Morocco create history by reaching World Cup quarter-final

When you think of the FIFA World Cup, a nation like Morocco doesn’t immediately spring to mind. The north African country has qualified for the sport’s major tournament on four occasions prior to Qatar, failing to get out of the group stages three times and reaching the round of 16 once in Mexico in 1986.

However, they can now say they are at least World Cup quarter-finalists, after the Walid Regrarui-managed side defied the football betting odds to upset European heavyweights Spain in their round of 16 clash at Education City Stadium earlier this month.

Despite not having much possession throughout large chunks of the game, Morocco would oftentimes look dangerous on the counter attack. Similarly, to the Red Fury however, they couldn’t capitalise on any of their chances – and the fixture finished a 0-0 stalemate after 90 minutes. As extra time got underway, it was much of the same – as Spain pressed the action and appeared more likely to break the deadlock.

With that being said, that didn’t mean the Moroccans didn’t have their fair share of opportunities in the final 30 either, as their forward Walid Chedirra provided multiple chances in open space with just one to beat – yet he couldn’t make them count. Morocco’s admirable defensive effort appeared as though it would go in vain on the final kick of the extra time, with Spanish substitute Pablo Sarabia given a golden opportunity to score.

His attempt would ultimately hit the woodwork, ensuring that a quarter-final berth would be decided at the spot. Morocco would go on to win the shootout 3-0 after not one of the Spanish penalty takers managed to register a successful attempt – two of which were saved brilliantly by Morocco’s goalkeeper Yassine Bounou. Conversely, Morocco converted on three of their four attempts, and as a result, they progressed to the quarter-final for the first time in history.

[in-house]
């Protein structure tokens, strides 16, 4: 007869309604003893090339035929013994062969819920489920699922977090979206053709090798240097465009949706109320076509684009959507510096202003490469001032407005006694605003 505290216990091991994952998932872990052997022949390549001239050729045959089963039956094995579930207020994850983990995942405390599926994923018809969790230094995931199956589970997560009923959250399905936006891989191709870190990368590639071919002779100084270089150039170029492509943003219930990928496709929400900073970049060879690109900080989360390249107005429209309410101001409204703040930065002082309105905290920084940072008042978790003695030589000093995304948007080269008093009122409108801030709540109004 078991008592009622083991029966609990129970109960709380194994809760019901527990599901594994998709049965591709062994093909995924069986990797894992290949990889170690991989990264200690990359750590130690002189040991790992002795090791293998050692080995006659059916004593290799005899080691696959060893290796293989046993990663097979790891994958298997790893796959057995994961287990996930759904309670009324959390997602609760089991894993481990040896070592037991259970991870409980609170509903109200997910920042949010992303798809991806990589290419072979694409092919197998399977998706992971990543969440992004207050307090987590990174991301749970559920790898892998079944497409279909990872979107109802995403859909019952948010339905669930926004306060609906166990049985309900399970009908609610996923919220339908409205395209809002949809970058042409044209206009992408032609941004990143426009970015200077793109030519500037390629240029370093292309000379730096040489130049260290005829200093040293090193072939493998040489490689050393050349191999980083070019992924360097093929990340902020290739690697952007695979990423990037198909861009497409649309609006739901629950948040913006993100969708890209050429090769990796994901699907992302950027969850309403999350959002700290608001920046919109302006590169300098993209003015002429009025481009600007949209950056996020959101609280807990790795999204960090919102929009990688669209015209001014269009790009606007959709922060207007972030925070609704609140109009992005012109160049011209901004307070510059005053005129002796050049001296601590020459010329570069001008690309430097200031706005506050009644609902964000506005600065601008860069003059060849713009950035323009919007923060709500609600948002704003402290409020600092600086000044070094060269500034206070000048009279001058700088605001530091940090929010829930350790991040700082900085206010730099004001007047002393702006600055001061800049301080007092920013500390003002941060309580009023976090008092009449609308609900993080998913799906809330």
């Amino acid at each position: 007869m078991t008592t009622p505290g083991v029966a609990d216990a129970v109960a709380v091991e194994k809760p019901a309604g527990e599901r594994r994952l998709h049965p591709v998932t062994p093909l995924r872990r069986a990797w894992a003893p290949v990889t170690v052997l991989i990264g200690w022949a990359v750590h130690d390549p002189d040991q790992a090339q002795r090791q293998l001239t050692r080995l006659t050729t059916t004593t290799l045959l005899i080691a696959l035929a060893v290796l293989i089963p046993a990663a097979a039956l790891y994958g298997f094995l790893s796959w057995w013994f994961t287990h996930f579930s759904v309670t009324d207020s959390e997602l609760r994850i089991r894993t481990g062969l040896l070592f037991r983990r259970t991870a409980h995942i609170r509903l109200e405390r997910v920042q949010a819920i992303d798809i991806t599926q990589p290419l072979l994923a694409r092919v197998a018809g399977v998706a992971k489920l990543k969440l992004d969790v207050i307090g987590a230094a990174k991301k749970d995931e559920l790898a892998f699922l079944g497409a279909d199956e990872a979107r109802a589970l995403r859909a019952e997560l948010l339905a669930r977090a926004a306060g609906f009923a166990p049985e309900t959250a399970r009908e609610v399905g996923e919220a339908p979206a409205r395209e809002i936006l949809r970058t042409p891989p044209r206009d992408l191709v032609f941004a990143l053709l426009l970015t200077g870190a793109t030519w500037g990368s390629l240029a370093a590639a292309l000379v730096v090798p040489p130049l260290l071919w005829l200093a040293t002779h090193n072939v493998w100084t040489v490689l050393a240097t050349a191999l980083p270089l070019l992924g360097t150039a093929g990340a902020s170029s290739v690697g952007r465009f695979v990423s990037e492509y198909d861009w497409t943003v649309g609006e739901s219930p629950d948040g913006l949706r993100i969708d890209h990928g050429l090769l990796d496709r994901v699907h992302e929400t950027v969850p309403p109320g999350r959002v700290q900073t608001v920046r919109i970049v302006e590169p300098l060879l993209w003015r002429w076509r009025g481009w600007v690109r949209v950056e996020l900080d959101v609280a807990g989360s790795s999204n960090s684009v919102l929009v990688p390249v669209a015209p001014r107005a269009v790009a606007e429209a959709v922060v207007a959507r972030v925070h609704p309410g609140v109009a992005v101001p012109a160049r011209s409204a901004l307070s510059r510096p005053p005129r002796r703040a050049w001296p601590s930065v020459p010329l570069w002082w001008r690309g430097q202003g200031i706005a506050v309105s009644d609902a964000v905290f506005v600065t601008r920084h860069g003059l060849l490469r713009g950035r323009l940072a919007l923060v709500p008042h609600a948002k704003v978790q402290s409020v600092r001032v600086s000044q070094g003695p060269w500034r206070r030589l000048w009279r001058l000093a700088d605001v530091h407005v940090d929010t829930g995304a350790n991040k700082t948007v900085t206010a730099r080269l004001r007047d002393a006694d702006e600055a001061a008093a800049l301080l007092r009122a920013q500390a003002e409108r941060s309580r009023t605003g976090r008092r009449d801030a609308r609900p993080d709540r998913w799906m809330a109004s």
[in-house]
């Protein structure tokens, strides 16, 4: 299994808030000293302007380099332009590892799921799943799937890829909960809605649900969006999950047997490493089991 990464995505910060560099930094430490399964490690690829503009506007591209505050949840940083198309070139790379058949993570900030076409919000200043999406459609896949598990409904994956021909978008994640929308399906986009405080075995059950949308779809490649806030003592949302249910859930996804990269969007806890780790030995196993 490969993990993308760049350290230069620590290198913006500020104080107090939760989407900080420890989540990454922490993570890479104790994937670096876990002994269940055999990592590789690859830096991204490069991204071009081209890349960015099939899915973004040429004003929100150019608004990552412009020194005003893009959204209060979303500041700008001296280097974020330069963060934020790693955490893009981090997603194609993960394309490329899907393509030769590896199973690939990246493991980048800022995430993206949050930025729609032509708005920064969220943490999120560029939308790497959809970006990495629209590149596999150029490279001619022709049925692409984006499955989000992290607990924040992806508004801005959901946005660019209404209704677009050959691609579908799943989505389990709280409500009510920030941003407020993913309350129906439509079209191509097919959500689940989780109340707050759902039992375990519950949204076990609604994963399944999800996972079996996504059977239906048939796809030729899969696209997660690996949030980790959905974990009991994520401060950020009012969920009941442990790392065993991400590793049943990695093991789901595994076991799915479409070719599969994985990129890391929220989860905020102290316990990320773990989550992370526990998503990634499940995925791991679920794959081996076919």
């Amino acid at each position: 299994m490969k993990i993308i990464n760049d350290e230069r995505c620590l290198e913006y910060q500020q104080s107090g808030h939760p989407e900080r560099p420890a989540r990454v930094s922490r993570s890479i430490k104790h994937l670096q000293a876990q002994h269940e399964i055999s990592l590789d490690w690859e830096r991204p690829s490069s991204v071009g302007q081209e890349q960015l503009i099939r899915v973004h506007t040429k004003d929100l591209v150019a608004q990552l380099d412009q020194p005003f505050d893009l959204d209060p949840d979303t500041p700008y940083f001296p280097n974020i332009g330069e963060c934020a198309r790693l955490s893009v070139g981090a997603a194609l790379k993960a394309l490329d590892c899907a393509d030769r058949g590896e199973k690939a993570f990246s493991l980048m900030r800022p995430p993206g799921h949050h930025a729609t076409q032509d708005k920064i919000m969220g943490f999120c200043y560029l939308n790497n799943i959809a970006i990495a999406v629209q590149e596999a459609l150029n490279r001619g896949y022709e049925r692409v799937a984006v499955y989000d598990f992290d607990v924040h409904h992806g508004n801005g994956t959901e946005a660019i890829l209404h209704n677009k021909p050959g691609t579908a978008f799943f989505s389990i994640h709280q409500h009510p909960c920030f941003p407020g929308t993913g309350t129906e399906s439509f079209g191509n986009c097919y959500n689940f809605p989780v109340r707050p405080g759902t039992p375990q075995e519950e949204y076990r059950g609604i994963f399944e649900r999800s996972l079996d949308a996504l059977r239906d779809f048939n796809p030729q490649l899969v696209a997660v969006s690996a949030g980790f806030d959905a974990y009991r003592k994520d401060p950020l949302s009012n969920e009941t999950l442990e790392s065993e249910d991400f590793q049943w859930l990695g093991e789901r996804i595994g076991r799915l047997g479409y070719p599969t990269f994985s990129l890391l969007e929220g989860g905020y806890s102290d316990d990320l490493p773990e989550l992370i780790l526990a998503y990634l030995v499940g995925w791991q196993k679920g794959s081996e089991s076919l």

However, it’s not just their upset victory in the knockout stages of this year’s World Cup that has impressed so many people in Qatar – with their exploits in the group stages just as noteworthy. After drawing 0-0 with 2018 World Cup finalists Croatia in their opening fixture, Morocco caused one of the upsets of the tournament by defeating world number two ranked side Belgium 2-0. 

While many commended their performance, there were others who believed the discontent that existed among players in the Belgian squad was the reason behind Morocco’s historic win. Instead of allowing those who questioned the legitimacy of their win over the Red Devils to bother them – they went out in their third and final group game and reigned supreme against Canada 2-1 – and in doing so – topped Group F.

Morocco are just one of a number of nations at this year’s tournament who have shown that togetherness, unity, grit and determination can take a team very far at a World Cup – something the Atlas Lions’ manager Regrarui alluded to when speaking to the press after their triumph over Spain. 

When you have a heart, energy and love, you win matches,” he said.